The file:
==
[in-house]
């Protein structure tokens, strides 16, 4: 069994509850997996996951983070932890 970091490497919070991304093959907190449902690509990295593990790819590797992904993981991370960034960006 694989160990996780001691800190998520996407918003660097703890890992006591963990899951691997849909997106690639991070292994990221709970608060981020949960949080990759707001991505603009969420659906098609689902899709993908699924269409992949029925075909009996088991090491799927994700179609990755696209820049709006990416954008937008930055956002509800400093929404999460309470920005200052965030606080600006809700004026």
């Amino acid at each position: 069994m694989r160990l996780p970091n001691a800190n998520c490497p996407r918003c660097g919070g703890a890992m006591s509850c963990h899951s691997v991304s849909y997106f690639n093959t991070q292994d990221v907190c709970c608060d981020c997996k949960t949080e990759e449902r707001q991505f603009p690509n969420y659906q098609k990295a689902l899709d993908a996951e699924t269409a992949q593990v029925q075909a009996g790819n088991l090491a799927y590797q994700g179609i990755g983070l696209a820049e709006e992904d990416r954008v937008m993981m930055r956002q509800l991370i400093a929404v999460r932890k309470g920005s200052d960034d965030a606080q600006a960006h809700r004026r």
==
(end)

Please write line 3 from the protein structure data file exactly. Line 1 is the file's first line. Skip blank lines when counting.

């Amino acid at each position: 069994m694989r160990l996780p970091n001691a800190n998520c490497p996407r918003c660097g919070g703890a890992m006591s509850c963990h899951s691997v991304s849909y997106f690639n093959t991070q292994d990221v907190c709970c608060d981020c997996k949960t949080e990759e449902r707001q991505f603009p690509n969420y659906q098609k990295a689902l899709d993908a996951e699924t269409a992949q593990v029925q075909a009996g790819n088991l090491a799927y590797q994700g179609i990755g983070l696209a820049e709006e992904d990416r954008v937008m993981m930055r956002q509800l991370i400093a929404v999460r932890k309470g920005s200052d960034d965030a606080q600006a960006h809700r004026r």